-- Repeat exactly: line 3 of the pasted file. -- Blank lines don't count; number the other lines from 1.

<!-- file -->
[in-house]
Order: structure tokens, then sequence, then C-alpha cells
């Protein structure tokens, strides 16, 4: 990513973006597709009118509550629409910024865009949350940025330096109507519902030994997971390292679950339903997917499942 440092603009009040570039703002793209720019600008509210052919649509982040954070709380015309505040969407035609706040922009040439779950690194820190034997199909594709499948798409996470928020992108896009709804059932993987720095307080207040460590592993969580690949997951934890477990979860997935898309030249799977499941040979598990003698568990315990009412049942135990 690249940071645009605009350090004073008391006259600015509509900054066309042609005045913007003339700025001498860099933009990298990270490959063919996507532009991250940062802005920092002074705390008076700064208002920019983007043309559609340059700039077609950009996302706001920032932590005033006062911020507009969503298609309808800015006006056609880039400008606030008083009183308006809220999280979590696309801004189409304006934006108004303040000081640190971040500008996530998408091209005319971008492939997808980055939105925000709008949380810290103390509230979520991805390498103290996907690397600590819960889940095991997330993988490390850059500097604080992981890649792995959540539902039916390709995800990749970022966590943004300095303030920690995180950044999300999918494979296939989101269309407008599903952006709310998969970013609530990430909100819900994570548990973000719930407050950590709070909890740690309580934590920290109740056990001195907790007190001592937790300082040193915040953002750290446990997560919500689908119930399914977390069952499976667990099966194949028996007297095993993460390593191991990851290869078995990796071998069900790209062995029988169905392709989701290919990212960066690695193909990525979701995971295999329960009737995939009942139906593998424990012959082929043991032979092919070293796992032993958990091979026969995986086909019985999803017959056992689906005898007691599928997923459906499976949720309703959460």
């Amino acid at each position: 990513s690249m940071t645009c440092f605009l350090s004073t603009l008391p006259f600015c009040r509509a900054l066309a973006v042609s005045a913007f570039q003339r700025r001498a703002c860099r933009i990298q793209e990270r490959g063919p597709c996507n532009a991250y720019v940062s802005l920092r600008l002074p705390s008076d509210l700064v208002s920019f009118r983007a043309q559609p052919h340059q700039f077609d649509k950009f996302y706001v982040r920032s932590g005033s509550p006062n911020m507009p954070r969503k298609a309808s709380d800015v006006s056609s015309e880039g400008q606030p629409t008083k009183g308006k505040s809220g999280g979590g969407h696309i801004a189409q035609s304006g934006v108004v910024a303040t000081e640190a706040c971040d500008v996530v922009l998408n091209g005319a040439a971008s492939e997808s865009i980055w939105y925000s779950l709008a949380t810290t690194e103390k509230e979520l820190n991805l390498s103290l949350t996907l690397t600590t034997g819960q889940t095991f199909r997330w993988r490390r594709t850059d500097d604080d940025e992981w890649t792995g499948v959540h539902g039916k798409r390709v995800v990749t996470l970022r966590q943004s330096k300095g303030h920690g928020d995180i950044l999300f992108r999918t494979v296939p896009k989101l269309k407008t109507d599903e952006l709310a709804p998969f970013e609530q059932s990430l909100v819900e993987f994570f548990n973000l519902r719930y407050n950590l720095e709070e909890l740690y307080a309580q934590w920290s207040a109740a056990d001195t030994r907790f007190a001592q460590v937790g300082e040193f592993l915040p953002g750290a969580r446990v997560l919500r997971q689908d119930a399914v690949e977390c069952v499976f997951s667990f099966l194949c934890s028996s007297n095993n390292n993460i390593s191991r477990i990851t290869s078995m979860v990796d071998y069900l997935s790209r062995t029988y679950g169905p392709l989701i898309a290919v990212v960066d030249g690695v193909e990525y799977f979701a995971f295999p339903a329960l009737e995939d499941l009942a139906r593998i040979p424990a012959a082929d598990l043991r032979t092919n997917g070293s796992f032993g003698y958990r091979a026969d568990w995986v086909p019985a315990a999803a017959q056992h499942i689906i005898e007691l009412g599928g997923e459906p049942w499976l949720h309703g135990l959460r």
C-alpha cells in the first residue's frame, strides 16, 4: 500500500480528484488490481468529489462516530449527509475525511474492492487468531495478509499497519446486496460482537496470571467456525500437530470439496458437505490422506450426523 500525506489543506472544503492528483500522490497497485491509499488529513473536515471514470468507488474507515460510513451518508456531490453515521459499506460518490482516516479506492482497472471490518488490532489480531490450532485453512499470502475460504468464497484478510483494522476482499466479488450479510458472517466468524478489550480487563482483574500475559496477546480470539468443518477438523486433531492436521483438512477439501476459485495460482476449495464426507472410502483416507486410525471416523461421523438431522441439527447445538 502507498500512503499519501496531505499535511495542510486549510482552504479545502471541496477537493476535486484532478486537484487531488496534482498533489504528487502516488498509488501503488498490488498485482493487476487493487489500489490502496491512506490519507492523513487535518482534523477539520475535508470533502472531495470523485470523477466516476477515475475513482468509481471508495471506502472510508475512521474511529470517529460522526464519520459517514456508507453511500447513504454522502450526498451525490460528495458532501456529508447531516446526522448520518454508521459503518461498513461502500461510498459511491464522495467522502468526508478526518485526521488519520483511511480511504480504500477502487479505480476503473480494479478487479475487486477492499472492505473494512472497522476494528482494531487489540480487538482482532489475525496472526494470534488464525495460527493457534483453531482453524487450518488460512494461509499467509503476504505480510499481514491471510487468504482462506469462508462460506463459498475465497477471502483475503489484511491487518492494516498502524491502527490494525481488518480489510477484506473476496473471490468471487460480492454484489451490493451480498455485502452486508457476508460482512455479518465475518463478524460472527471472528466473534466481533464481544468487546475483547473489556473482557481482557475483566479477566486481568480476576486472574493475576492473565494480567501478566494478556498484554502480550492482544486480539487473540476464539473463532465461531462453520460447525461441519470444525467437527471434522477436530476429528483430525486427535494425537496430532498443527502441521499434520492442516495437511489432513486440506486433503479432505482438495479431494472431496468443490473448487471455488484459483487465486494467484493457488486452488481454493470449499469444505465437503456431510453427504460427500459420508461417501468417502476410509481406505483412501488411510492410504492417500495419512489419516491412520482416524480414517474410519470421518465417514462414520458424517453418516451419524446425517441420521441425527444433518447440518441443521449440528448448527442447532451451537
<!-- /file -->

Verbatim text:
């Protein structure tokens, strides 16, 4: 990513973006597709009118509550629409910024865009949350940025330096109507519902030994997971390292679950339903997917499942 440092603009009040570039703002793209720019600008509210052919649509982040954070709380015309505040969407035609706040922009040439779950690194820190034997199909594709499948798409996470928020992108896009709804059932993987720095307080207040460590592993969580690949997951934890477990979860997935898309030249799977499941040979598990003698568990315990009412049942135990 690249940071645009605009350090004073008391006259600015509509900054066309042609005045913007003339700025001498860099933009990298990270490959063919996507532009991250940062802005920092002074705390008076700064208002920019983007043309559609340059700039077609950009996302706001920032932590005033006062911020507009969503298609309808800015006006056609880039400008606030008083009183308006809220999280979590696309801004189409304006934006108004303040000081640190971040500008996530998408091209005319971008492939997808980055939105925000709008949380810290103390509230979520991805390498103290996907690397600590819960889940095991997330993988490390850059500097604080992981890649792995959540539902039916390709995800990749970022966590943004300095303030920690995180950044999300999918494979296939989101269309407008599903952006709310998969970013609530990430909100819900994570548990973000719930407050950590709070909890740690309580934590920290109740056990001195907790007190001592937790300082040193915040953002750290446990997560919500689908119930399914977390069952499976667990099966194949028996007297095993993460390593191991990851290869078995990796071998069900790209062995029988169905392709989701290919990212960066690695193909990525979701995971295999329960009737995939009942139906593998424990012959082929043991032979092919070293796992032993958990091979026969995986086909019985999803017959056992689906005898007691599928997923459906499976949720309703959460």